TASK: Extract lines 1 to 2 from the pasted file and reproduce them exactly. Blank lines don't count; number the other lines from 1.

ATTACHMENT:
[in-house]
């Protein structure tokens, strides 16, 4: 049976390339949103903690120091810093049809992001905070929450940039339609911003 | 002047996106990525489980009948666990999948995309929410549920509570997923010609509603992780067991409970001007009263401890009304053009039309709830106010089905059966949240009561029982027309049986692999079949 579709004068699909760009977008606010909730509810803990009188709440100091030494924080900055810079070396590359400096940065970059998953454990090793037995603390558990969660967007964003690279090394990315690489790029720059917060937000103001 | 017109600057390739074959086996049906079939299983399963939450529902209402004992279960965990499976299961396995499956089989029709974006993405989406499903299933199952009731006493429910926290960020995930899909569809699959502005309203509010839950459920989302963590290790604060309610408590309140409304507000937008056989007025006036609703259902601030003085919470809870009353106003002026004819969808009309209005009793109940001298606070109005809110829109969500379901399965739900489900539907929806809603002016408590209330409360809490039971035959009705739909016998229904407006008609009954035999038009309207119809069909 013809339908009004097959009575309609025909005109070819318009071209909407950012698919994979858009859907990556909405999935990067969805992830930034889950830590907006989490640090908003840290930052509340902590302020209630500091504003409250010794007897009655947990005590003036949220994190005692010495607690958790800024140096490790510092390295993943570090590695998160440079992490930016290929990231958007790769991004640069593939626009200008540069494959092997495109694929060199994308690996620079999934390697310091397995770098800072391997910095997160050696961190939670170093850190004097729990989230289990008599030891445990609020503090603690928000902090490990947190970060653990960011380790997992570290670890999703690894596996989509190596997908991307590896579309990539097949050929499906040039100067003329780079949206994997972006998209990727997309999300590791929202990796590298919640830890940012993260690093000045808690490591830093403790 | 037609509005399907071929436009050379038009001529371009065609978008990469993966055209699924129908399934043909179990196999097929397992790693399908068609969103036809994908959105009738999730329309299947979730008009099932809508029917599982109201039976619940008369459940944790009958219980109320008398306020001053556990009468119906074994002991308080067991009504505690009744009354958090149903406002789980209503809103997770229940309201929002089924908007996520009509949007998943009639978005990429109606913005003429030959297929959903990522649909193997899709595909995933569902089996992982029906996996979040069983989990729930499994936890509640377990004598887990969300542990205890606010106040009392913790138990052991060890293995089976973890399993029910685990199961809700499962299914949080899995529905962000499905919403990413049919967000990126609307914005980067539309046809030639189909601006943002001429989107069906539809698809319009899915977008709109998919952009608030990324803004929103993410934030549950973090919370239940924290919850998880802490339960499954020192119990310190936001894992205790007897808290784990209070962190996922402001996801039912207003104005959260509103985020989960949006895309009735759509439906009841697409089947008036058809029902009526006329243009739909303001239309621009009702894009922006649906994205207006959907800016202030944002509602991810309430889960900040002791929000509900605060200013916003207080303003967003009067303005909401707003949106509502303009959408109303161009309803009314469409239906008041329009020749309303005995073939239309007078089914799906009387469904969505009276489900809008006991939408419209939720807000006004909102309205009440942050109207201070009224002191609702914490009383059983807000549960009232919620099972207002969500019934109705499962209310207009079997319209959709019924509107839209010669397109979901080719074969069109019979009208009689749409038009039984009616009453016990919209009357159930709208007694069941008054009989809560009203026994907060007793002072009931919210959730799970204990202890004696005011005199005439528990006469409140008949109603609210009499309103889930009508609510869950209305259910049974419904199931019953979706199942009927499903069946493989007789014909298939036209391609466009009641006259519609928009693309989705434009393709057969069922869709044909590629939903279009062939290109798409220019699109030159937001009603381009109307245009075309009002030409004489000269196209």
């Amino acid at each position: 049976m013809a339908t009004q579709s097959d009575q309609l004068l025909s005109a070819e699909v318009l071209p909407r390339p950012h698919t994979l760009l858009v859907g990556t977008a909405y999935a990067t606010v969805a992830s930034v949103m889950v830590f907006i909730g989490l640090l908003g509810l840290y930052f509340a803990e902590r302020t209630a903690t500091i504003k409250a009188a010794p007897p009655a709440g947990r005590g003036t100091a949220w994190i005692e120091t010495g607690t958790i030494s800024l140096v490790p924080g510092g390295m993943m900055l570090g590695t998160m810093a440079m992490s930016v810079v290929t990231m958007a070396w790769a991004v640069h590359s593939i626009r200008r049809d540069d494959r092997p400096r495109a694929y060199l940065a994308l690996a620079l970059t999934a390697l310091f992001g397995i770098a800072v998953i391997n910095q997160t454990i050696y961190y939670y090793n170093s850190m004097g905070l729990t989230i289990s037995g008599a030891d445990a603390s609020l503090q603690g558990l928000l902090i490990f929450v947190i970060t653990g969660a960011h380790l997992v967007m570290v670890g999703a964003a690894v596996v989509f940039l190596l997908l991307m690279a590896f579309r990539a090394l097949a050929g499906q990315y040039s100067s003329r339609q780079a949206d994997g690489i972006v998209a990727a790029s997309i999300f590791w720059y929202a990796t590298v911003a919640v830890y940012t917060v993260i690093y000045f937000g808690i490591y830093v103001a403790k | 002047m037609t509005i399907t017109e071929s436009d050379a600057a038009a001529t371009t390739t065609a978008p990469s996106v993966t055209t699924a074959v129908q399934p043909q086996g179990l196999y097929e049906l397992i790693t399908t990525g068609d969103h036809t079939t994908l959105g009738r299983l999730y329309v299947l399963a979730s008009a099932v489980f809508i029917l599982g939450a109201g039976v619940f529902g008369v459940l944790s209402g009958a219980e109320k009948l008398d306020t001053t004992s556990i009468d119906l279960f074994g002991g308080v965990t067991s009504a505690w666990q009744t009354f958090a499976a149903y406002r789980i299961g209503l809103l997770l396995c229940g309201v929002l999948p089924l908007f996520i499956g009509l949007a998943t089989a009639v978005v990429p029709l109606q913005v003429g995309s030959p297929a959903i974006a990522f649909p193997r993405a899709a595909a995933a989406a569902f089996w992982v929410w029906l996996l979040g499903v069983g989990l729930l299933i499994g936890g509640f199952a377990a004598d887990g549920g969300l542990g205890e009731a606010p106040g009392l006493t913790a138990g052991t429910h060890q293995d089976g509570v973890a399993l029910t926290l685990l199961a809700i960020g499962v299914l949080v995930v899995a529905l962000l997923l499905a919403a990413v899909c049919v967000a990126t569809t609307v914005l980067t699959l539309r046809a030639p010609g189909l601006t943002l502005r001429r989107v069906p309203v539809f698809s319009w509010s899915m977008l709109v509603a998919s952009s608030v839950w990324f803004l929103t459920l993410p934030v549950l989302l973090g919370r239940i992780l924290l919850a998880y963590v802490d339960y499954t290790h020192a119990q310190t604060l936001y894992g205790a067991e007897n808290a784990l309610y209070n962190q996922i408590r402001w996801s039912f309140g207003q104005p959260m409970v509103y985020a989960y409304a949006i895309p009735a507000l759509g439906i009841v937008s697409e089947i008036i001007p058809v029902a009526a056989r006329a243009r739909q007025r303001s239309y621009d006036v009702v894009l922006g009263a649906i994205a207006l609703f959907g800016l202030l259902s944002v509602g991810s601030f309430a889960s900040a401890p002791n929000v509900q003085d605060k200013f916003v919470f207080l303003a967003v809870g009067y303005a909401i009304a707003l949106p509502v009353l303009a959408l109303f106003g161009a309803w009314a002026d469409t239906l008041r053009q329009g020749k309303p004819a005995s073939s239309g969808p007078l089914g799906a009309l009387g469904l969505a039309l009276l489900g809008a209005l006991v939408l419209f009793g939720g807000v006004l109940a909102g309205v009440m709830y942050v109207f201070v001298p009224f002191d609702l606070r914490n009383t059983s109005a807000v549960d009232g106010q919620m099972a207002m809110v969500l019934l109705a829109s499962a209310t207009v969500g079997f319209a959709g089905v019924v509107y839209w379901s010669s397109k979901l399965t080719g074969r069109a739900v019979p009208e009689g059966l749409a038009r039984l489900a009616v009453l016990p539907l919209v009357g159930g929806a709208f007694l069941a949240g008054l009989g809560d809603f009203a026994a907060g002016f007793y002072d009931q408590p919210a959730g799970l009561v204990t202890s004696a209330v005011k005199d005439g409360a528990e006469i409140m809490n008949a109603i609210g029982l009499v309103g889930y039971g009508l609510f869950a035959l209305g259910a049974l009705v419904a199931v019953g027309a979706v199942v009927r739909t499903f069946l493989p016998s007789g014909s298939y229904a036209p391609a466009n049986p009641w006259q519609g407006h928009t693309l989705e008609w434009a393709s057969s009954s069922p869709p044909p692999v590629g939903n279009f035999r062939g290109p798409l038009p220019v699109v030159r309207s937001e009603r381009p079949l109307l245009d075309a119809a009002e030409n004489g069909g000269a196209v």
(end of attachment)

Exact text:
[in-house]
């Protein structure tokens, strides 16, 4: 049976390339949103903690120091810093049809992001905070929450940039339609911003 | 002047996106990525489980009948666990999948995309929410549920509570997923010609509603992780067991409970001007009263401890009304053009039309709830106010089905059966949240009561029982027309049986692999079949 579709004068699909760009977008606010909730509810803990009188709440100091030494924080900055810079070396590359400096940065970059998953454990090793037995603390558990969660967007964003690279090394990315690489790029720059917060937000103001 | 017109600057390739074959086996049906079939299983399963939450529902209402004992279960965990499976299961396995499956089989029709974006993405989406499903299933199952009731006493429910926290960020995930899909569809699959502005309203509010839950459920989302963590290790604060309610408590309140409304507000937008056989007025006036609703259902601030003085919470809870009353106003002026004819969808009309209005009793109940001298606070109005809110829109969500379901399965739900489900539907929806809603002016408590209330409360809490039971035959009705739909016998229904407006008609009954035999038009309207119809069909 013809339908009004097959009575309609025909005109070819318009071209909407950012698919994979858009859907990556909405999935990067969805992830930034889950830590907006989490640090908003840290930052509340902590302020209630500091504003409250010794007897009655947990005590003036949220994190005692010495607690958790800024140096490790510092390295993943570090590695998160440079992490930016290929990231958007790769991004640069593939626009200008540069494959092997495109694929060199994308690996620079999934390697310091397995770098800072391997910095997160050696961190939670170093850190004097729990989230289990008599030891445990609020503090603690928000902090490990947190970060653990960011380790997992570290670890999703690894596996989509190596997908991307590896579309990539097949050929499906040039100067003329780079949206994997972006998209990727997309999300590791929202990796590298919640830890940012993260690093000045808690490591830093403790 | 037609509005399907071929436009050379038009001529371009065609978008990469993966055209699924129908399934043909179990196999097929397992790693399908068609969103036809994908959105009738999730329309299947979730008009099932809508029917599982109201039976619940008369459940944790009958219980109320008398306020001053556990009468119906074994002991308080067991009504505690009744009354958090149903406002789980209503809103997770229940309201929002089924908007996520009509949007998943009639978005990429109606913005003429030959297929959903990522649909193997899709595909995933569902089996992982029906996996979040069983989990729930499994936890509640377990004598887990969300542990205890606010106040009392913790138990052991060890293995089976973890399993029910685990199961809700499962299914949080899995529905962000499905919403990413049919967000990126609307914005980067539309046809030639189909601006943002001429989107069906539809698809319009899915977008709109998919952009608030990324803004929103993410934030549950973090919370239940924290919850998880802490339960499954020192119990310190936001894992205790007897808290784990209070962190996922402001996801039912207003104005959260509103985020989960949006895309009735759509439906009841697409089947008036058809029902009526006329243009739909303001239309621009009702894009922006649906994205207006959907800016202030944002509602991810309430889960900040002791929000509900605060200013916003207080303003967003009067303005909401707003949106509502303009959408109303161009309803009314469409239906008041329009020749309303005995073939239309007078089914799906009387469904969505009276489900809008006991939408419209939720807000006004909102309205009440942050109207201070009224002191609702914490009383059983807000549960009232919620099972207002969500019934109705499962209310207009079997319209959709019924509107839209010669397109979901080719074969069109019979009208009689749409038009039984009616009453016990919209009357159930709208007694069941008054009989809560009203026994907060007793002072009931919210959730799970204990202890004696005011005199005439528990006469409140008949109603609210009499309103889930009508609510869950209305259910049974419904199931019953979706199942009927499903069946493989007789014909298939036209391609466009009641006259519609928009693309989705434009393709057969069922869709044909590629939903279009062939290109798409220019699109030159937001009603381009109307245009075309009002030409004489000269196209």